Transboundary Governance for Climate Change Adaptation in Marine Socio-Ecological Systems
However, despite the growing evidence that climate change will keep disrupting marine ecosystems, climate impacts on fish stocks, fisheries, and on the socio-economic conditions of those depending on these activities are rarely quantified. In addition, studies carried out to date lack consistency and have overlooked the most affected and threatened areas.
While increasing uncertainty in climate poses a major threat to marine fisheries, in the long run, a plethora of studies suggest that changes in governance and management systems may have a greater impact on fisheries than climate change in the short term. In fisheries' social-ecological systems, climate actions are implemented within governance arrangements that involve a variety of state and non-state institutions. Yet, little is known about these institutions, the structure of the multilevel and cross-sectoral ties among them, and on how specifically these arrangements respond to the emergence of new collective action problems attributed to climate change adaptation.
During his AXA Fellowship at Lancaster University, Dr. Emmanuel Mbaru will develop a novel modeling framework of an interdisciplinary network to empirically quantify climate change’s impacts on fisheries, mainly in Kenya, Tanzania, and Mozambique and examine how different legal structures in fisheries governance affects the ability to adapt to climate change.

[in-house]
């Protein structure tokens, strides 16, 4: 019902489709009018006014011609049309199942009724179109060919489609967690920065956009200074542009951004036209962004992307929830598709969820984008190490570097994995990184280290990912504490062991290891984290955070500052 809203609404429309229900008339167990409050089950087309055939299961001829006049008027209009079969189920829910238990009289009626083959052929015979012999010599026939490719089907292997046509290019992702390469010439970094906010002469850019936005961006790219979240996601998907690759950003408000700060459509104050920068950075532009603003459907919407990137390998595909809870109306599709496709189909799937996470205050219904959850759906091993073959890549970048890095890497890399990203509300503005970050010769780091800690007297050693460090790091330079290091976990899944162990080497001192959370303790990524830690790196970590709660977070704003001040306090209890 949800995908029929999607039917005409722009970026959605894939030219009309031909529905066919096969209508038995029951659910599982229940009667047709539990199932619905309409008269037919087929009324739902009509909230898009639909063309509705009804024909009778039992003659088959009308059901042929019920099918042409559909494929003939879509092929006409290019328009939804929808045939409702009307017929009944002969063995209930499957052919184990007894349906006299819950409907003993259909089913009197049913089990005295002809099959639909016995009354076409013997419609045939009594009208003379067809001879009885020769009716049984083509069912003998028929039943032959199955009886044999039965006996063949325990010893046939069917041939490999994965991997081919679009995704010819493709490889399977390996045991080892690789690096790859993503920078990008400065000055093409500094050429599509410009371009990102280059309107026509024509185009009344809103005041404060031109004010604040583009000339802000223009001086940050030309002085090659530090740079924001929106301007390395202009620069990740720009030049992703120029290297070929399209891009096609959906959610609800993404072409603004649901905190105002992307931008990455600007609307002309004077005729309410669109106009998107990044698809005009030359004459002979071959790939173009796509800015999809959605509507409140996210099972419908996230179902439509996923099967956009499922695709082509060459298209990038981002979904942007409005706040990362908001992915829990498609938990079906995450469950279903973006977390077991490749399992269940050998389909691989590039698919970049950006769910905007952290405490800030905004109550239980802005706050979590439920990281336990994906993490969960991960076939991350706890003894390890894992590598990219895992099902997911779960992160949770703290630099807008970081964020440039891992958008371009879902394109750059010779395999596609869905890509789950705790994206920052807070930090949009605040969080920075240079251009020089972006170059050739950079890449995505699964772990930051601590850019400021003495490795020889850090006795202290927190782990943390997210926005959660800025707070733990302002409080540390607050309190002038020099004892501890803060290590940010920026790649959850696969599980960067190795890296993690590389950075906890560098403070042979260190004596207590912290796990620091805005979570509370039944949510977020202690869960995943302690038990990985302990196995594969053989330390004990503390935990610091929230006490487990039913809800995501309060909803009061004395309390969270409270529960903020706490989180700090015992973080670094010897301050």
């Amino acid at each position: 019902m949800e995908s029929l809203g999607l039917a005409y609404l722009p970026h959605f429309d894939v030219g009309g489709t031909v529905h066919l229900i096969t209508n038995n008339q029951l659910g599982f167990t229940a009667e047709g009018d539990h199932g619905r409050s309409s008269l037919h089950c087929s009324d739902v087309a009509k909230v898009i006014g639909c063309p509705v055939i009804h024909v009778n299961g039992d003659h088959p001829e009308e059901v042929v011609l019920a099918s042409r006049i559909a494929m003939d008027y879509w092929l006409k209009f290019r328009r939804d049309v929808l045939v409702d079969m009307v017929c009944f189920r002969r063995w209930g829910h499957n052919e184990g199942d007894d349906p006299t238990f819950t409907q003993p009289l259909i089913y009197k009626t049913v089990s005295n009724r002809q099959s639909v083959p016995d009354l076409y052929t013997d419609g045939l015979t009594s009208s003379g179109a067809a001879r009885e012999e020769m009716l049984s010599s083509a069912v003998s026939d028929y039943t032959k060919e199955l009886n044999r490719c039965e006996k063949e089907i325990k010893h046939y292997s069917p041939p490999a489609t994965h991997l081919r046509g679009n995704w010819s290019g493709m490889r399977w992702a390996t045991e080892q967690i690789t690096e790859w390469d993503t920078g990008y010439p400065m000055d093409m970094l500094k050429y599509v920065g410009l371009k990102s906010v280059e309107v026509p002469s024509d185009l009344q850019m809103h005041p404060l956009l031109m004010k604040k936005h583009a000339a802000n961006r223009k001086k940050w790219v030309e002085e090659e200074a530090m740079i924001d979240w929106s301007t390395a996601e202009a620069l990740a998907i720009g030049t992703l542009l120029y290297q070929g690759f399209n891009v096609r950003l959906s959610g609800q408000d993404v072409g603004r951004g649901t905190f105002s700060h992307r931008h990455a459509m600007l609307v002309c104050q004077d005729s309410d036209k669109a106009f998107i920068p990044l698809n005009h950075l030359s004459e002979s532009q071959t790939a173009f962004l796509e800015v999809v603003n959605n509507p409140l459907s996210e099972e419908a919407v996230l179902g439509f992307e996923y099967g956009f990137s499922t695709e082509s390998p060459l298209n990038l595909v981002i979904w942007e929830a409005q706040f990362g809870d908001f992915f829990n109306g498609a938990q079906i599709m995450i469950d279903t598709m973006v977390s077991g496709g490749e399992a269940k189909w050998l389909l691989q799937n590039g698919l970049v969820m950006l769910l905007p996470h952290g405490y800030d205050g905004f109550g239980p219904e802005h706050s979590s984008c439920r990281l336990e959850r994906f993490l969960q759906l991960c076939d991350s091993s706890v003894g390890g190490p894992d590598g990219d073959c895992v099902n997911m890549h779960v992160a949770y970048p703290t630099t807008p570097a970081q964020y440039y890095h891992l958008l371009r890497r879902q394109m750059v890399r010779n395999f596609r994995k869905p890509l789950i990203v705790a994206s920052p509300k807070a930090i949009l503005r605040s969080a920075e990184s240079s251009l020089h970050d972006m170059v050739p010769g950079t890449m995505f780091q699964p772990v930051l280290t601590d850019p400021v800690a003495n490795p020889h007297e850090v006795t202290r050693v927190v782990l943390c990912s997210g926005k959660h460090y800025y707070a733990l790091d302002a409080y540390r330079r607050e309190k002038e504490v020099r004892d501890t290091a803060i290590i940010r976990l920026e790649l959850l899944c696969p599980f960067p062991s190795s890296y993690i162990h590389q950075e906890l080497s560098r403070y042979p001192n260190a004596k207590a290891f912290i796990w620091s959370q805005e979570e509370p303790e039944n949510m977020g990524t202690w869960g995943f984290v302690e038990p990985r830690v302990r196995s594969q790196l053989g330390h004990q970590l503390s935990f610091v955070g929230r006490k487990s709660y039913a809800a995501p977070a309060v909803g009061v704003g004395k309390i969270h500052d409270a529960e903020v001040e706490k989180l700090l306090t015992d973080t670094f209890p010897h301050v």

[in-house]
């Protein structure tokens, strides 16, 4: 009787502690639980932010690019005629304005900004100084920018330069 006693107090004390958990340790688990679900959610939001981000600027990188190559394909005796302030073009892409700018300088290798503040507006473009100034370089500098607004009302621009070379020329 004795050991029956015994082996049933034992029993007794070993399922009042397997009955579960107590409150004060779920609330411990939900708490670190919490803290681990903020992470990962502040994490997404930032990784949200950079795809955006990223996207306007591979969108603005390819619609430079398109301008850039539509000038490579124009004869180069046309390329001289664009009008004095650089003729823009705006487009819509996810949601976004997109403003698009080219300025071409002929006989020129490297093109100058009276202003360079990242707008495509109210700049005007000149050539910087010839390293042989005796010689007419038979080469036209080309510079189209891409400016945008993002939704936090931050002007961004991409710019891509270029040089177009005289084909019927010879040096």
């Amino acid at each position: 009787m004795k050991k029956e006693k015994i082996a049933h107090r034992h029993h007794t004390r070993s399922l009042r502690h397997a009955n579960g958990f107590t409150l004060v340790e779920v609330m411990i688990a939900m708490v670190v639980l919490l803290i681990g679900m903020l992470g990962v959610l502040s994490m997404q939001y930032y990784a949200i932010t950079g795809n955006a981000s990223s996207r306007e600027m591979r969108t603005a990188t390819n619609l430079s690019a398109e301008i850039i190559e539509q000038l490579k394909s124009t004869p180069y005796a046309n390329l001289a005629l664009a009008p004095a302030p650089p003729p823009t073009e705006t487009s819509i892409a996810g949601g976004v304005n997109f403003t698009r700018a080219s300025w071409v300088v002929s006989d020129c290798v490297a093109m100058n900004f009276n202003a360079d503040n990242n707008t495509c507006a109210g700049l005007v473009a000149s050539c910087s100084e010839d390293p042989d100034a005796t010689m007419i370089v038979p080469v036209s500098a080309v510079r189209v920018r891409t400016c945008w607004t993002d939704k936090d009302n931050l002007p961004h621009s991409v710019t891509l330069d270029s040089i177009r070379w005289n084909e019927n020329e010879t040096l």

He will build on recent progress in climate modeling to quantify climate impacts in marine fisheries using the integrated climate-biodiversity-fisheries-economic impact model. The approach integrates a number of models and scenarios to advance an innovative interdisciplinary methodological framework that considers linkages between social-ecological fisheries systems in responding to climatic disturbances.
The critical gaps in the interplay between climate governance, adaptations and mitigation measures will be addressed through the lens of two evolving concepts and emerging tools in natural resource management: interactive governance, institutional bricolage, and network analysis.
Interactive governance emphasizes solving societal problems and creating societal opportunities through interactions between large numbers of governance actors and institutions that are influenced, constrained, or enabled in their actions by structures.
Institutional bricolage looks beyond the existing formal institutions and expands the institutional bracket to include modern and traditional, formal and informal institutions.
Exploring the role of social networks in adaptation and governance will help uncover complex interdependencies at the system level and can help reveal deficiencies in the existing collaborative support management, which can be useful in enhancing local adaptive capacities and resilience to climate change.
By taking an in-depth look at climate change’s management and impacts on the marine ecosystem, Dr. Emmanuel Mbaru’s project aims to provide precious outputs to help better understand its disturbances and develop realistic fisheries management reforms that will help mitigate its impacts within the western Indian Ocean and beyond.